Despite wide acceptance of the stereotype that women apologize more readily than men, there is little systematic evidence to support this stereotype or its supposed bases.
Researcher Karina Schumann, from the University of Waterloo, Department of Psychology, Canada confirms that women tend to apologize more frequently than men do, but there's a curious twist as to why this is the case.
In the first study of two participants self-reported offences and apologies over a 12-day period. That is, they reported on offences they committed or experienced and whether an apology had been offered. Women reported offering more apologies than men, but they also reported committing more offences.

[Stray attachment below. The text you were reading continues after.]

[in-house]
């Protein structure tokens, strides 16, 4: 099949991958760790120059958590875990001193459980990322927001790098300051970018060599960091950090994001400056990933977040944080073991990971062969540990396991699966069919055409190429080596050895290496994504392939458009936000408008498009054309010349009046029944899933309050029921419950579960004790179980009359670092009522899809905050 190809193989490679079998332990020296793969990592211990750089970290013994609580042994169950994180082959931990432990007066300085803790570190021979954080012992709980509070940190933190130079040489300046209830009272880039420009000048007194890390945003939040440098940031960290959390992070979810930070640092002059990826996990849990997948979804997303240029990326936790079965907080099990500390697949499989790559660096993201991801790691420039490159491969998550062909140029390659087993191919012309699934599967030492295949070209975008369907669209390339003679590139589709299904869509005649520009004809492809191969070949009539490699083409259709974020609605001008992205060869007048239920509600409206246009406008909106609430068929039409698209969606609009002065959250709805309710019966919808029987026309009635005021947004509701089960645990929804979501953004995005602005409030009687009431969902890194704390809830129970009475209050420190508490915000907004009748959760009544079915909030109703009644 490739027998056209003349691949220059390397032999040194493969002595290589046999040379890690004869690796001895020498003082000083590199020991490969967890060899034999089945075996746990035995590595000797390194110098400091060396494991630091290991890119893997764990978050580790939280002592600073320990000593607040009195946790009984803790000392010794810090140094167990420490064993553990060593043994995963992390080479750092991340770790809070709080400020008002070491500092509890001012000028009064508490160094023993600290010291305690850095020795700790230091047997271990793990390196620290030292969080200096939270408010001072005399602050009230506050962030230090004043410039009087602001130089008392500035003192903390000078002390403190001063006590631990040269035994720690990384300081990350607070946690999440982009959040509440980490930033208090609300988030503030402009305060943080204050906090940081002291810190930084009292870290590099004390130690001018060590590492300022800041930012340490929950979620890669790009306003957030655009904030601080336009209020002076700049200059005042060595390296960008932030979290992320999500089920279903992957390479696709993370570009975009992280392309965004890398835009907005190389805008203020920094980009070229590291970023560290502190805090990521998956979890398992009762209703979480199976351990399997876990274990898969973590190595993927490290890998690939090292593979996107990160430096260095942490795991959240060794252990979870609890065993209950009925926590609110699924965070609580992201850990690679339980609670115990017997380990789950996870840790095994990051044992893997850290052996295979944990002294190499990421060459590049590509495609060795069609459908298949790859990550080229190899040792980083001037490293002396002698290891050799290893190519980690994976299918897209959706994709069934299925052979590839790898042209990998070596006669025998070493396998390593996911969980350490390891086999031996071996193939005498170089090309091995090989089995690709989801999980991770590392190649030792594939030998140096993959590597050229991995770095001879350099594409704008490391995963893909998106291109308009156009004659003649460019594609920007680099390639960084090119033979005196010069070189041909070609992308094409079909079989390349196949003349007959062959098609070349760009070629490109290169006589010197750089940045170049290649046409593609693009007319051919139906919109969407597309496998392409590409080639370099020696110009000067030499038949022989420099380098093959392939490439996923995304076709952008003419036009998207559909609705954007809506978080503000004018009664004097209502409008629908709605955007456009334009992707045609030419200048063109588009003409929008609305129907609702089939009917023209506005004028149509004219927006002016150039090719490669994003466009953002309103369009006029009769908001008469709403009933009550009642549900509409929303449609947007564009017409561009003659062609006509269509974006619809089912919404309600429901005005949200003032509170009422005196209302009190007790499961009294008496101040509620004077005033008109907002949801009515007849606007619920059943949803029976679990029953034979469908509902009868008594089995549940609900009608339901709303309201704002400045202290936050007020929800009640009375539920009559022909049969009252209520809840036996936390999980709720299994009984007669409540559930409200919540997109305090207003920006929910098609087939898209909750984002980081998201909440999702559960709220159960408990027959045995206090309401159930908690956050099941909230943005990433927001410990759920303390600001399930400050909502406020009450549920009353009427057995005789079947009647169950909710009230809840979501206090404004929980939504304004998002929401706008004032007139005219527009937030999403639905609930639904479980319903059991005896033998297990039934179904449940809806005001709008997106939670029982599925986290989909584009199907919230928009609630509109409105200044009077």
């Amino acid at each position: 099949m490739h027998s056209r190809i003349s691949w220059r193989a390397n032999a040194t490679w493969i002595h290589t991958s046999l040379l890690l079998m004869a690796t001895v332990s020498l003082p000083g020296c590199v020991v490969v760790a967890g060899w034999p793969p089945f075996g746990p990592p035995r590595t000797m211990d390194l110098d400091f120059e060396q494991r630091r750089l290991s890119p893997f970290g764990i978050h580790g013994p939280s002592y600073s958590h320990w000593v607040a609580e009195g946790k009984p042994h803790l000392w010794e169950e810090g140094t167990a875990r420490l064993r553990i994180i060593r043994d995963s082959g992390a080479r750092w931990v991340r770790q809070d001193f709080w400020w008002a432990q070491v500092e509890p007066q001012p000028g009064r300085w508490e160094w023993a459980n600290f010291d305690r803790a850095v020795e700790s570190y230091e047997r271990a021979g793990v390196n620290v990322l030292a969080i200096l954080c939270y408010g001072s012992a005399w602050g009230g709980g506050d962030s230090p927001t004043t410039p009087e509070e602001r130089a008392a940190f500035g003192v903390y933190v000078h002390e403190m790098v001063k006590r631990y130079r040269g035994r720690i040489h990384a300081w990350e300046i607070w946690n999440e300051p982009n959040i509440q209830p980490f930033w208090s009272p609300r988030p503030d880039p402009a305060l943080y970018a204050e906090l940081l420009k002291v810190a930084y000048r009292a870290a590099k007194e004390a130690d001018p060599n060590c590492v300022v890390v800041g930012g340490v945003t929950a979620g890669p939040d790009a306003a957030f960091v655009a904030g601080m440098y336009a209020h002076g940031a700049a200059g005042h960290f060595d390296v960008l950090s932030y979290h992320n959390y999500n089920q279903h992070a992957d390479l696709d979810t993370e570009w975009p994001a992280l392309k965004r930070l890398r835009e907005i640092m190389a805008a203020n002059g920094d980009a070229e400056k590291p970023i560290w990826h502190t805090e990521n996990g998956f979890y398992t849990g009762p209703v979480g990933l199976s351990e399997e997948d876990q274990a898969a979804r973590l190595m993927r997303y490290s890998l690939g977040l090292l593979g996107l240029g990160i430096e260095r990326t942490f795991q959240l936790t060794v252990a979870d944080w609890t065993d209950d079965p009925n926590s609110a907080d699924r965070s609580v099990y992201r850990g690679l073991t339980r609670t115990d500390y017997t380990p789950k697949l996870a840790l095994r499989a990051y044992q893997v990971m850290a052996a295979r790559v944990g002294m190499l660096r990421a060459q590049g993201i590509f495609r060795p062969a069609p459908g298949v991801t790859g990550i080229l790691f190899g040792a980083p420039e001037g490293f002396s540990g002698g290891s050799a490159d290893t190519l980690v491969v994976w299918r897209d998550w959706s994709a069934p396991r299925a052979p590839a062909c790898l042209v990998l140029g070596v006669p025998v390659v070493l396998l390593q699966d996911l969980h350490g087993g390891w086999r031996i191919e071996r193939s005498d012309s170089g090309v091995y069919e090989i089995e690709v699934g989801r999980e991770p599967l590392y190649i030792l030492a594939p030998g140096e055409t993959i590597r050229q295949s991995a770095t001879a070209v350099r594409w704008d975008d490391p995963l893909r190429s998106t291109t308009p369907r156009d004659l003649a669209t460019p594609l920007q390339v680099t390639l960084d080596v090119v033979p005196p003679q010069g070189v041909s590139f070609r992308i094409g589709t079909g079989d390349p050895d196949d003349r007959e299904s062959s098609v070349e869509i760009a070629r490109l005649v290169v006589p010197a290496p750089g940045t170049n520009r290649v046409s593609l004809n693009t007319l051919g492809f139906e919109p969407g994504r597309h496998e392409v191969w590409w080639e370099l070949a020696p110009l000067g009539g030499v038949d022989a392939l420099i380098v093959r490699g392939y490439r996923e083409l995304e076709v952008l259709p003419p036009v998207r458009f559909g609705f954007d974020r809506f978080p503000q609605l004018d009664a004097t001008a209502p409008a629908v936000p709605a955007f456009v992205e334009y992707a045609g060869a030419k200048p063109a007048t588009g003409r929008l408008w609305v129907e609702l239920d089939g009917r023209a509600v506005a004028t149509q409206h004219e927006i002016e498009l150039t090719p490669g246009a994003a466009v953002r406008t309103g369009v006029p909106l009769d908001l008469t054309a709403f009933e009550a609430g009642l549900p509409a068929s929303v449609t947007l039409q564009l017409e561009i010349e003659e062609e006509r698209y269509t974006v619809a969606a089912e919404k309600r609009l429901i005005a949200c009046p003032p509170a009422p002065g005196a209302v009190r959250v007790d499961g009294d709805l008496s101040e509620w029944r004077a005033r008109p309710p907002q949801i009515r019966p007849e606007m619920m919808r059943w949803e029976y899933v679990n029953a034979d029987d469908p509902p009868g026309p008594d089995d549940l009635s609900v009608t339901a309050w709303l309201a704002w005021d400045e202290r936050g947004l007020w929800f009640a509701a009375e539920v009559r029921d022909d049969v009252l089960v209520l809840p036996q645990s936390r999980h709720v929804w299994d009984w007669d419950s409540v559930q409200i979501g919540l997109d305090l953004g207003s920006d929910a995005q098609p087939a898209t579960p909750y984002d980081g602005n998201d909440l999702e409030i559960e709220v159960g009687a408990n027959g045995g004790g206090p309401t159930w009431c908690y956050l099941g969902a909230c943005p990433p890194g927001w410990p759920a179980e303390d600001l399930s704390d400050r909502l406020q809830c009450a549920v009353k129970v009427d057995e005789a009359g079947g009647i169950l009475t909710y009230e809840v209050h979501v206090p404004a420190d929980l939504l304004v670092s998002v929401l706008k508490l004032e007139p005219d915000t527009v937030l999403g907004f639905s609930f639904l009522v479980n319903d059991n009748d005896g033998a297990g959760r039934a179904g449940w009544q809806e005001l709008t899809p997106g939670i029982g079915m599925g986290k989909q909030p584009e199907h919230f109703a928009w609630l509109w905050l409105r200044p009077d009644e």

There was no gender difference in the proportion of offenses that prompted apologies. This finding suggests that men apologize less frequently than women because they have a higher threshold for what constitutes offensive behavior. So the issue is not necessarily female over-apology.
In the second study, the researchers tested the threshold hypothesis by asking participants to evaluate both imaginary and recalled offenses (3 separate offences were rated by 120 subjects on a seven-point scale). As predicted, men rated the offenses as less severe than women did. These different ratings of severity predicted both judgments of whether an apology was deserved and actual apology behavior.
So, in fact, according to this research, women and men could easily disagree on whether or not a transgression has occurred at all.